The Economics of Shame: Why More Shaming may Deter Less
This paper investigates the effectiveness of shaming penalties. It establishes that there may be an inverse relation between the rate of shaming penalties and their deterrent effects - the more people are shamed the less deterring shaming penalties become. This conclusion is based on a search model in which the costs of searching for law-abiding partners increase with the rate of shaming, and may lead to lower expected sanction for offenders. The inverse relation between the rate of shaming penalties and their effectiveness is later used to show that increasing the probability of detection, increasing the magnitude of shaming penalties or reducing the number of wrongful acquittals does not necessarily increase the deterrent effects of shaming penalties (and may, in fact, decrease these effects).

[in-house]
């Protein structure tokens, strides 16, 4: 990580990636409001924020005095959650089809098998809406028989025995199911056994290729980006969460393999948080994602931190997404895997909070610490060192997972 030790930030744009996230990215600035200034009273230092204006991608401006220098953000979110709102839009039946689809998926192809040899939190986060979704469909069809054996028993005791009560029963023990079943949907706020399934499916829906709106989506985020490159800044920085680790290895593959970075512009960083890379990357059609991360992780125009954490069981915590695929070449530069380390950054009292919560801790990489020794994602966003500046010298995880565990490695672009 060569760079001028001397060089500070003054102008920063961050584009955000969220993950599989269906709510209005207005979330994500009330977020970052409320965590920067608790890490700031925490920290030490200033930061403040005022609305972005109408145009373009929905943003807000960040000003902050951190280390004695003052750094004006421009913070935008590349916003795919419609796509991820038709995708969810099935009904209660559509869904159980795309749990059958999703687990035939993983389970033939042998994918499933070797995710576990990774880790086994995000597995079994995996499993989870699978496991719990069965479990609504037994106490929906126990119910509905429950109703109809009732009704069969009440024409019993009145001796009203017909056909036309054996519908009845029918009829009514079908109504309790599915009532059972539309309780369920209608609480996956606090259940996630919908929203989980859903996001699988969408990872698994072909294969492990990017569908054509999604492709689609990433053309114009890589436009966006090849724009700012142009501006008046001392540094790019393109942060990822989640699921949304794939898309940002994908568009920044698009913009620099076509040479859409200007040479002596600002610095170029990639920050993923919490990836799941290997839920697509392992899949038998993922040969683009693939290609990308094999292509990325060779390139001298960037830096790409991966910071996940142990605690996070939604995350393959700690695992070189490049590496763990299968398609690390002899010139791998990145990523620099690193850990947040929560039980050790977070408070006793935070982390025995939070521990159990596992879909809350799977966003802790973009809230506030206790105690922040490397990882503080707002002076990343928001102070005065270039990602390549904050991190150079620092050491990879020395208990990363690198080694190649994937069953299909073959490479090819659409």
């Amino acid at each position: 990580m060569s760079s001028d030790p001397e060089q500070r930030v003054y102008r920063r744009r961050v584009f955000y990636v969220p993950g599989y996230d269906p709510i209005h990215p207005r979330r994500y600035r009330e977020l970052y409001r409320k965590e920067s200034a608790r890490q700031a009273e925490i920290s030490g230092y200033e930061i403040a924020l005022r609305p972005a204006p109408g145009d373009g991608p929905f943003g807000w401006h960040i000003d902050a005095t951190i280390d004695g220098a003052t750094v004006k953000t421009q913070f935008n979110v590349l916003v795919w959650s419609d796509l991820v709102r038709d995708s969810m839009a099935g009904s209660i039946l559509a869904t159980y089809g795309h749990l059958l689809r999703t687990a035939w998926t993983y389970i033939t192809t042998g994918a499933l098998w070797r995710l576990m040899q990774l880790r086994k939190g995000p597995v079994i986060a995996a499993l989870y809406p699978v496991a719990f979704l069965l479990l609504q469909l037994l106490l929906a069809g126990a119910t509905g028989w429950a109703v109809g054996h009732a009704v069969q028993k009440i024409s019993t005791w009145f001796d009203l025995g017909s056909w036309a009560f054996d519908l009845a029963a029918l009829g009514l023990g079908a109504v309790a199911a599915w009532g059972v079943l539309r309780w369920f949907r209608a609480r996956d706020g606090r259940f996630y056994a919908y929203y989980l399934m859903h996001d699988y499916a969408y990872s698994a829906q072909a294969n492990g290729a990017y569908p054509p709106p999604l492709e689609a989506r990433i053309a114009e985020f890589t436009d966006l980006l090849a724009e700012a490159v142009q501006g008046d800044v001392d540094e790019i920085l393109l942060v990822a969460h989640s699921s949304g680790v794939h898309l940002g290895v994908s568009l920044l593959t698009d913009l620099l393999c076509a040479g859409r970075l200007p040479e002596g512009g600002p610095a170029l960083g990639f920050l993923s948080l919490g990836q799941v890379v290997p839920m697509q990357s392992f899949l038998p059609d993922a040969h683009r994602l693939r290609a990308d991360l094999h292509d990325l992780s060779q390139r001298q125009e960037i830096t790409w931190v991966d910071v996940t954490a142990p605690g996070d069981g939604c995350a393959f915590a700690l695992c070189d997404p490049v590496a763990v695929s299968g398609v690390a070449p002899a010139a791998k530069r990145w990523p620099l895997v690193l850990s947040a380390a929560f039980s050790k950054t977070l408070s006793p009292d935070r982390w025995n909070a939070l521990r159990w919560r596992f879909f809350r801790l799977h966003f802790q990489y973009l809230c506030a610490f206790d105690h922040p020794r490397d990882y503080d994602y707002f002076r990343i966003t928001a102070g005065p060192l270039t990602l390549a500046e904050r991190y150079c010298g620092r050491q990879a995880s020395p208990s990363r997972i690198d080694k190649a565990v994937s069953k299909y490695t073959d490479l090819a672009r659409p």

|Date of creation:||Aug 2005|
|Date of revision:|
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